Rooftop Greenhouse Offers Living Science Lesson for New York City Students (With Video)

The streets of New York City may be just as urban as ever, an unending view of steel and concrete, but for the 700 students of PS 333 on New York City's Upper Westside, a trip to the farm is only a few stair flights away.

Located on the third floor roof of the Manhattan School for Children is an environmental farming Mecca.  Rows and rows of organic kale, arugula, basil, broccoli, beets, cabbage and lettuce are growing and thriving in a state of the art environmentally sustainable greenhouse tended to each week by the hundreds of PS 333 students who are learning urban farming and environmental science in a one of a kind hands on classroom.

The greenhouse garden designed by Kiss+Cathcart Architects and New York Sun Works is the brainchild of The Greenhouse Project, a consortium of New York City public school parents concerned about elevating their children's science education.

Unveiled in February 2011 with a "Lettuce-Cutting" ceremony for educators, parents and students, the unique classroom concept caught the attention of MXenergyTV producers who decided to feature the project on their "green-living" program, "Attainable Sustainables."

"This project is so unique in its design, creation and sustainability," says Marjorie Kass, MXTV host and MXenergy Managing Director.  "We felt it was important to share this story with our viewers and hopefully inspire others to rethink what is possible in environmental education."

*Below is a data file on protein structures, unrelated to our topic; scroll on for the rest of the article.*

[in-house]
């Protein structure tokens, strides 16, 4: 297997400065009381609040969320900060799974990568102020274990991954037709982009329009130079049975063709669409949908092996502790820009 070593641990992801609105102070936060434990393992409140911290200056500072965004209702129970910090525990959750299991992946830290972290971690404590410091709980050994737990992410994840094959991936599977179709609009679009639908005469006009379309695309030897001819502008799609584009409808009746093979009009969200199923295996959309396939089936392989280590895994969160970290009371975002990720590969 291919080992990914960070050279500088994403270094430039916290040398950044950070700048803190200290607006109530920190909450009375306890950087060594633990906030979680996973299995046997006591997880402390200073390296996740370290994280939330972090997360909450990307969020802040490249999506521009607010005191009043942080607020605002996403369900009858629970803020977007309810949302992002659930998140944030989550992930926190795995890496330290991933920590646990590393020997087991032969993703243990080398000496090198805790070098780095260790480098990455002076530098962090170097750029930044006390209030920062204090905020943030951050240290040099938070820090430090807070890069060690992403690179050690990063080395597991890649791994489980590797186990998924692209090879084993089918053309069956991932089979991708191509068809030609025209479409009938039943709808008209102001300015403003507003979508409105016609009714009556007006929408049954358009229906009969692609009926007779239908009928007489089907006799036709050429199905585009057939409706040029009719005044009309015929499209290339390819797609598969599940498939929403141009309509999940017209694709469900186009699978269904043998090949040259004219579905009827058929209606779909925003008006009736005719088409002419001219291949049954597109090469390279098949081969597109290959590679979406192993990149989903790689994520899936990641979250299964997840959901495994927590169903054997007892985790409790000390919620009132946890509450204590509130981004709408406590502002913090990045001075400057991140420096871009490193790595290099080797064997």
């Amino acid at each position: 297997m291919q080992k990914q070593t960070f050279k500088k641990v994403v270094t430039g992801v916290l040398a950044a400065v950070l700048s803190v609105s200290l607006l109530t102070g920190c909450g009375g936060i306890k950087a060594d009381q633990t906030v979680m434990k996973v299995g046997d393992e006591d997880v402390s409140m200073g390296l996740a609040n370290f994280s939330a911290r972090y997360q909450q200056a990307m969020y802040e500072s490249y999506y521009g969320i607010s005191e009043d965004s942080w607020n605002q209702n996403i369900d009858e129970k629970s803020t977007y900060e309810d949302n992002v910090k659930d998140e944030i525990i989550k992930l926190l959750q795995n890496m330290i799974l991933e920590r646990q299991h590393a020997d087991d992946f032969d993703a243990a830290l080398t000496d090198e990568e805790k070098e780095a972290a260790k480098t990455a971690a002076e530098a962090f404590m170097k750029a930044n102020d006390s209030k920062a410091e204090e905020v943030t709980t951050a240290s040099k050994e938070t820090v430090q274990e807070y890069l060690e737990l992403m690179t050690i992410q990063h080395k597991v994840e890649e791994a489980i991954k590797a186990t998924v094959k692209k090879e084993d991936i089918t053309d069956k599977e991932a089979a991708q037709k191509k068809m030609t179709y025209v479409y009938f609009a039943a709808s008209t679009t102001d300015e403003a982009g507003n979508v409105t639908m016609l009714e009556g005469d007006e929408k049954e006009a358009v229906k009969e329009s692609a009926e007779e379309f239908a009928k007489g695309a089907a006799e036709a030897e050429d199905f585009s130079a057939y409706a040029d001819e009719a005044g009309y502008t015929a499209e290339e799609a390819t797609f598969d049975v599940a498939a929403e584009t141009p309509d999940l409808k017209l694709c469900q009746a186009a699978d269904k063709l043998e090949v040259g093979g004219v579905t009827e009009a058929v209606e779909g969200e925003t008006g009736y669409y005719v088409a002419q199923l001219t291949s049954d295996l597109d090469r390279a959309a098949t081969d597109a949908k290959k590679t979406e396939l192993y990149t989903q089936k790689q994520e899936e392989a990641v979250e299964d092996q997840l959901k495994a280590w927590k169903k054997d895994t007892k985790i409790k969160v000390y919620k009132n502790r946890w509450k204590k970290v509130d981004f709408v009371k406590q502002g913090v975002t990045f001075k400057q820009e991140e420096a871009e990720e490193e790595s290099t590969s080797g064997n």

The Greenhouse Project aspires to complete a total of 100 similar classrooms on the roofs of other New York City schools.  

As Manuela Zamora, Co-Founder of The Greenhouse Project, told MXTV producers, the purpose is much larger than teaching children to grow cabbages, "This is about using urban farming to teach environmental science to our students."

The rooftop laboratory is a model for collecting and recycling wastewater and utilizes an evaporative cooling system much more efficient that traditional air conditioning.  The design allows the project to not only be sustainable but reduce energy bills as well.  The children's hands-on education is taken one step further with classroom composting bins which can then be utilized in the rooftop garden.

The segment, "A Greenhouse Effect," featuring the rooftop classroom can be found in the MXTV archives at  MXenergy as a vehicle to educate and inform viewers about the issues of energy efficiency, sustainability and green living created MXTV in the fall of 2010.  The On Demand channel can be found on Cablevision iO Channel 654 in the Northeast United States

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